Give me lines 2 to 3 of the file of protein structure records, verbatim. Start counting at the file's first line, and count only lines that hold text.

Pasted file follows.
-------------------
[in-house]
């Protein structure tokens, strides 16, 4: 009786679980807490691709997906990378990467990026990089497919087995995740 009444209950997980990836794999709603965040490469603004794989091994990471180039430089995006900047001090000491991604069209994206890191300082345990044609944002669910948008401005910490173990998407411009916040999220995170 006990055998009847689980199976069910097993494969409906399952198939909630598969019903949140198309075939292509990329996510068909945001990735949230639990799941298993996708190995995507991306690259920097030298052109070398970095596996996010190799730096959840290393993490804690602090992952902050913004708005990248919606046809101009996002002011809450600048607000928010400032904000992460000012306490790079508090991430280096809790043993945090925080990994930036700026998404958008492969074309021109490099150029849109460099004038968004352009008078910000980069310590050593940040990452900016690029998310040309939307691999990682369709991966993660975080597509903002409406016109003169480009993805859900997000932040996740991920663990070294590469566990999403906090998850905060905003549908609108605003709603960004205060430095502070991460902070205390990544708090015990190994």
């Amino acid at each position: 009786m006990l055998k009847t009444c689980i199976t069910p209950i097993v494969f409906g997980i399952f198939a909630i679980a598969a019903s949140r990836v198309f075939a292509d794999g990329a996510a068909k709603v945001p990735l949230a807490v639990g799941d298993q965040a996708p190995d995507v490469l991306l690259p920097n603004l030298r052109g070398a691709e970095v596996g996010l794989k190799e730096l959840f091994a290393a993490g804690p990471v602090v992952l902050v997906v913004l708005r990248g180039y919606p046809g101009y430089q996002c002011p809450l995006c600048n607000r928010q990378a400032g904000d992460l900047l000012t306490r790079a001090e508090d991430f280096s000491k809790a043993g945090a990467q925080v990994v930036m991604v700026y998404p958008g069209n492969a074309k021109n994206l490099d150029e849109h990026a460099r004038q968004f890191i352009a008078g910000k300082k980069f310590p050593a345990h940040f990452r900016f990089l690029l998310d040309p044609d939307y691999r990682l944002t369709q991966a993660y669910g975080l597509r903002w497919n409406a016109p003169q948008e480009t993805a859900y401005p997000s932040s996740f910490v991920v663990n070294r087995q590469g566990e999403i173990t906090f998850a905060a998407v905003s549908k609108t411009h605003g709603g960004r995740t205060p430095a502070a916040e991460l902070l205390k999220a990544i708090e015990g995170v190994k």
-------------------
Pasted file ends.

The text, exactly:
């Protein structure tokens, strides 16, 4: 009786679980807490691709997906990378990467990026990089497919087995995740 009444209950997980990836794999709603965040490469603004794989091994990471180039430089995006900047001090000491991604069209994206890191300082345990044609944002669910948008401005910490173990998407411009916040999220995170 006990055998009847689980199976069910097993494969409906399952198939909630598969019903949140198309075939292509990329996510068909945001990735949230639990799941298993996708190995995507991306690259920097030298052109070398970095596996996010190799730096959840290393993490804690602090992952902050913004708005990248919606046809101009996002002011809450600048607000928010400032904000992460000012306490790079508090991430280096809790043993945090925080990994930036700026998404958008492969074309021109490099150029849109460099004038968004352009008078910000980069310590050593940040990452900016690029998310040309939307691999990682369709991966993660975080597509903002409406016109003169480009993805859900997000932040996740991920663990070294590469566990999403906090998850905060905003549908609108605003709603960004205060430095502070991460902070205390990544708090015990190994």
């Amino acid at each position: 009786m006990l055998k009847t009444c689980i199976t069910p209950i097993v494969f409906g997980i399952f198939a909630i679980a598969a019903s949140r990836v198309f075939a292509d794999g990329a996510a068909k709603v945001p990735l949230a807490v639990g799941d298993q965040a996708p190995d995507v490469l991306l690259p920097n603004l030298r052109g070398a691709e970095v596996g996010l794989k190799e730096l959840f091994a290393a993490g804690p990471v602090v992952l902050v997906v913004l708005r990248g180039y919606p046809g101009y430089q996002c002011p809450l995006c600048n607000r928010q990378a400032g904000d992460l900047l000012t306490r790079a001090e508090d991430f280096s000491k809790a043993g945090a990467q925080v990994v930036m991604v700026y998404p958008g069209n492969a074309k021109n994206l490099d150029e849109h990026a460099r004038q968004f890191i352009a008078g910000k300082k980069f310590p050593a345990h940040f990452r900016f990089l690029l998310d040309p044609d939307y691999r990682l944002t369709q991966a993660y669910g975080l597509r903002w497919n409406a016109p003169q948008e480009t993805a859900y401005p997000s932040s996740f910490v991920v663990n070294r087995q590469g566990e999403i173990t906090f998850a905060a998407v905003s549908k609108t411009h605003g709603g960004r995740t205060p430095a502070a916040e991460l902070l205390k999220a990544i708090e015990g995170v190994k």